it clings to the habitual forms of operation. However, the importance of the business context
and the need for a business model to be calibrated accordingly, though recognized (cf.
Ardichivili et al. 2003; Teece 2010), has not been paid much attention to in the current
research. The extant literature does not provide any conceptualization or approach that would
explicitly account for the business context. Yet, value creation and value capture as the basic
logic behind business model concept are highly dependent on the external environment (Amit
& Zott 2001; Afuah & Tucci 2001; Chesbrough & Rosenbloom 2002; Shafer et al. 2005; Teece
2010; Ahokangas & Myllykoski 2014).
Third, business model is about exploring and exploiting opportunities and subsequent
competitive advantage which is frequently associated with uncertainty – any decision or action
impacts the business model, yet the outcomes cannot be precisely predicted as business
models dynamically evolve over time (Zott & Amit2010; Teece 2010; McGrath 2010). Even
though it is recognized that business models are not static but rather dynamic phenomena
(Doganova & Eyquem-Renault 2009; Demil & Lecocq 2010), the dynamic perspective has not
been fully developed, although it has been characterized that the business models is a job
never quite finished (McGrath 2010). Again, we quote the CEO and co-founder of the
visualization technology company:
“… the question is which opportunities to pursue. I wish I knew in advance what
opportunities I should avoid… but you only learn that from experience. And then
we have to change something again in the business model…”
Fourth, practical implementation of strategy, i.e. performing, naturally involves experimenting,
trial and error and subsequent learning (Chesbrough 2010; McGrath 2010; Morris et al. 2005;
Teece 2010). Similarly, McGrath (2010: 248) contends that “…business models often cannot be
fully anticipated in advance. Rather, they must be learned over time, which emphasizes the
centrality of experimentation in the discovery and development of new business models.” In
other words, business model concept is inseparable from experiential learning. However, to
date no coherent experiential learning perspective onto the business models has been
Figure 1. Janus face of the business model
“…every strategy needs to be implemented, and so does also every business
model. And, there we need people, managers and organization that act and
operate in line with what we need to do…
The above statement from a former CEO of a management training company corresponds to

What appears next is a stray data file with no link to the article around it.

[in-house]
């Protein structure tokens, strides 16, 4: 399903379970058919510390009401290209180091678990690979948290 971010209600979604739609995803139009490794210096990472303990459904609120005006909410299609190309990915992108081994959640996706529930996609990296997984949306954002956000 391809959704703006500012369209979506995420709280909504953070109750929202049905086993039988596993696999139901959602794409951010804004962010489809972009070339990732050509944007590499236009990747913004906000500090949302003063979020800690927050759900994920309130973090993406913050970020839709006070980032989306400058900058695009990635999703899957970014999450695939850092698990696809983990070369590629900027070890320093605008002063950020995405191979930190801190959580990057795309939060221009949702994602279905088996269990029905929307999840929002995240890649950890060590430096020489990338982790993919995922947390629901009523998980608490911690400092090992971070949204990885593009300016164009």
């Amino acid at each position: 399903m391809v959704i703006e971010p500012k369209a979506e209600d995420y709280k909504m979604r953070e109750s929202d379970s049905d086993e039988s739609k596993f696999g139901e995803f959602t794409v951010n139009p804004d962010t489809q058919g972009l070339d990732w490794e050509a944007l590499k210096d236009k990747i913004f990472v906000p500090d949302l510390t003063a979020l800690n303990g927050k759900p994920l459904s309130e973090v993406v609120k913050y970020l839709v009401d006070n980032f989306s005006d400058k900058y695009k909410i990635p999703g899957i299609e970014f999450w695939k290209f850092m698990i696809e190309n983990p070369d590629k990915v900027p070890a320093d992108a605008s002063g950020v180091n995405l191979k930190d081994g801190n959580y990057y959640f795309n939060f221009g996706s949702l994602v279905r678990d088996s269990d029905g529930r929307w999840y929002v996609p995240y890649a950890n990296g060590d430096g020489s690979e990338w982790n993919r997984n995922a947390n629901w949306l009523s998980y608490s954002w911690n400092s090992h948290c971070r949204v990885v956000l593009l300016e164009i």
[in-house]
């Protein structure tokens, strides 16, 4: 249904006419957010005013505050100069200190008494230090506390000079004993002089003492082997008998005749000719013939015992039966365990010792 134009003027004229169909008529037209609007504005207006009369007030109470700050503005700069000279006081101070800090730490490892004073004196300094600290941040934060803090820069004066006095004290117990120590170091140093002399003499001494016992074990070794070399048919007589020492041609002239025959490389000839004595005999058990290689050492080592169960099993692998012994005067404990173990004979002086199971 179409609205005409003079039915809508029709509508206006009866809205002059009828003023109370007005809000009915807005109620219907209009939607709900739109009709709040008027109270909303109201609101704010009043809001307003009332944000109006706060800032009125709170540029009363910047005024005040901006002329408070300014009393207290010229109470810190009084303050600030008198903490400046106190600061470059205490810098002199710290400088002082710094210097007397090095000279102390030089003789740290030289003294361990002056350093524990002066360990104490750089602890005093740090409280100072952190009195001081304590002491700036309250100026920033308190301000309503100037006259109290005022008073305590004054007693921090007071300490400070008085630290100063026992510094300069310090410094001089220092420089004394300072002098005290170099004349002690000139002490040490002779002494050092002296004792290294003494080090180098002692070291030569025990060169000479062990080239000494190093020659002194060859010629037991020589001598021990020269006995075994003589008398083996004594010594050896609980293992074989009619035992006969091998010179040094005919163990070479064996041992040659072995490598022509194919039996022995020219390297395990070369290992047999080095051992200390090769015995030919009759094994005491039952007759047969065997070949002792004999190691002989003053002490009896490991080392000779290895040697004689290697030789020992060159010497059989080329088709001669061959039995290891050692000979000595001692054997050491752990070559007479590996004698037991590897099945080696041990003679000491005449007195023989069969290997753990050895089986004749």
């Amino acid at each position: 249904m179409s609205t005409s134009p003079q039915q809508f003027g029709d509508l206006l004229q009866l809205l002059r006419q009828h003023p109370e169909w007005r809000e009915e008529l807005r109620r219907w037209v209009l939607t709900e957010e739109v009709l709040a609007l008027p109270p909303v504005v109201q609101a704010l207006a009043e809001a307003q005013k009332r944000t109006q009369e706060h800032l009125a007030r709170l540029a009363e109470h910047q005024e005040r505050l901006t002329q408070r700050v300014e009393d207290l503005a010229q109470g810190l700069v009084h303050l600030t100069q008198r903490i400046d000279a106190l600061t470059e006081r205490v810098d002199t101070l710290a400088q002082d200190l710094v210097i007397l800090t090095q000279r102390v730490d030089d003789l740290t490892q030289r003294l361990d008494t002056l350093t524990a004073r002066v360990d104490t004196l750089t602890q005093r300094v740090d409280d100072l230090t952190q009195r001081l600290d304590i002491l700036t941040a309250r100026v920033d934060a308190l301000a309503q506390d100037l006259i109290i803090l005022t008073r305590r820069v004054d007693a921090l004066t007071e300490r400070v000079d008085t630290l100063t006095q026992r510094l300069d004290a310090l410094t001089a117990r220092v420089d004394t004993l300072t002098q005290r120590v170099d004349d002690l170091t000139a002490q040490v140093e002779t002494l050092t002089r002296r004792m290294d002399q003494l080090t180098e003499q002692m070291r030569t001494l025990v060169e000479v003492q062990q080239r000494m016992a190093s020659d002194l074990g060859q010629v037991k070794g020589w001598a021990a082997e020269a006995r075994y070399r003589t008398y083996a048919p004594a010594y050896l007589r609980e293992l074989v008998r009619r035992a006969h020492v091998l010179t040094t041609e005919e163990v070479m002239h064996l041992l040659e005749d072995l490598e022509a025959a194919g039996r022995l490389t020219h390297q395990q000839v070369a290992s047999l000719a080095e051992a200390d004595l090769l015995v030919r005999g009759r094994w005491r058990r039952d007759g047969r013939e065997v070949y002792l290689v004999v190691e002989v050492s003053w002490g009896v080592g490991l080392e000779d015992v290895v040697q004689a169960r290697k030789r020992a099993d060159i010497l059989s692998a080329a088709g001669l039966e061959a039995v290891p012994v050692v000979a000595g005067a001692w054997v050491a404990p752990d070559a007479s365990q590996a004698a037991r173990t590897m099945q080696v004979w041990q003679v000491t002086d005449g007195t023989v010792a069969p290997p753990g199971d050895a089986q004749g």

Birkinshaw and Goddard (2009) who discuss the management model. According to the authors,
a management model is the choices concerning the approach towards decision-making,
activities coordination, objectives management and enabling individual motivation. Similarly,
Aaltonen et al. (2004) discuss the organizational architecture – that closely resembles
management model – and see it as balancing between strategy versus structure, goals versus
accepted performance, and values versus management conduct. Notably, agency, context,
process dynamics and learning span all the dimensions and represent a management model on
a higher (meta-) level. Therefore, viewing the concept of business model through the lenses of
territories of experience allows unveiling the management side of the business model concept,
the “how” side of business.
IMPLICATION AND VALUE
Application of the territories of experience approach allows enlarging our understanding of the
business model concept by coherently incorporating such important aspects as agency,
dynamics, context and learning into our understanding of the business models. This perspective
unveils the management side of the business model concept that many companies are
frequently unaware of. Yet, the management side is of critical importance as it elaborates the
way of thinking about the fundamental choices that any company needs to make regarding how
to make business.
Action perspective emphasizes the action logic as a fundamental mechanism of the opportunity
-centric business model concept thereby accounting for the dynamic nature of the concept, as
well as establishing the essential connection between business model and business
Additionally, including agency as an indispensable part of the business model conceptualization
enables resolving the debate on the entrepreneurial personality: it is no longer viewed as an
external entity being capable or incapable of entrepreneurial behavior; but rather as embedded
in the process bringing a multitude of capabilities and traits and influencing the process from